Once a board, I took a huge, relieved breath, realized I still gripped my paddle, saw there was work to do, and jumped into a spot where I could follow Becca’s clear, calm commands: “Right side only, forward.” “All forward.” “Stop.” “Pull ‘em in! Pull ‘em in!” “Back-paddle. Back-paddle.” The boat moved back and forth across the eddy line, alternately darting out into the downstream current to grab thankful swimmers, then retreating back into the eddy to wait for more. Like a salmon trawler catching fish left and right on an ultimate, no-limit day, our boat overflowed with writhing bodies. And more kept coming.
Meanwhile Kim and sparky had the first-aid kit open and were tending to Ludimila and Cassady, who, thank god, was showing signs of life.
And while all this was going on, people were beginning to crack under the pressure of our collective real-time nightmare.
Toni screamed, “Holy Shit! What the hell is happening?”
“Who’s shooting at us?” Someone else yelled.
“Let’s face it!” A third person exclaimed. “We’re all gonna die!”
Tripnee took Toni’s hands, and, to calm everyone’s fear as well as Toni’s, spoke loudly enough to be heard throughout the boat, “We’ve been shot that out of the blue. No one could have foreseen it. You, me, we are all afraid, and with good reason. But right now we all got to stay calm and pull together. Be a team. So, everyone, take long, deep breaths. Listen to Becca and the instructors. We’re going to make it through this!”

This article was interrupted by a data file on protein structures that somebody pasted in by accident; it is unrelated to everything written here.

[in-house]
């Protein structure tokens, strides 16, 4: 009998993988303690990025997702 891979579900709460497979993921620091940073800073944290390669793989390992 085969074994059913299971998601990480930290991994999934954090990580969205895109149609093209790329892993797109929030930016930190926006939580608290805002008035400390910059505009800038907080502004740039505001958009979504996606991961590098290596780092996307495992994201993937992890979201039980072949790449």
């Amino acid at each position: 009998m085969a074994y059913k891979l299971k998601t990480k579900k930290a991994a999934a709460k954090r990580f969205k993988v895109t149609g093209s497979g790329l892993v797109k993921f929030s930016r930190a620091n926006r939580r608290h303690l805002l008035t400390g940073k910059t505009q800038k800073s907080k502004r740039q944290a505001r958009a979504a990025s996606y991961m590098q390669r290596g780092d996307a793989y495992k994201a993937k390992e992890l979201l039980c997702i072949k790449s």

There was a murmur of agreement.
After a minute, Reddy, perhaps to help lift the mood, piped up, “Holy mackerel! I just counted heads. We’ve got everyone! Twenty three people packed into one 16-foot boat! It’s got to be historic!”
EDITOR’S DESK- Mr. McGinnis, Bill to his friends, lives works and writes in California, where he still gets out to raft. His most famous work, THE GUIDE’S GUIDE, had served to instruct many generations of whitewater raft guides in the nuances of guiding commercial trips. Bill is the founder of Whitewater Voyagers, a prestigious outfit on the Kern and American Rivers since 1975. WhitewaterVoyages.com
Bill has donated a first-edition signed copy of the Guide’s Guide (which was titled WHITEWATER RAFTING back in 1975) for Dirt Bag Paddlers to donate to the Friends of the Cheat to be auctioned off at this year’s Cheat Fest! Be sure to make the winning bid!
Whitewater: A Thriller is available as an e-book, a paperback and as an audiobook through WilliamMcGinnis.com/Amazon.com
Other books by William McGinnis:
~The Class V Briefing
~The Guide’s Guide Augmented: Reflections on Guiding Professional River Trips
~Dancing with Cyclops: Sailing the Greek Islands
Author’s Website: WilliamMcGinnis.com
“Don’t you know yet? It is your light that lights the world.” -Rumi
“If you can say how you’re feeling to a least one other person, it can free you to feel something new.”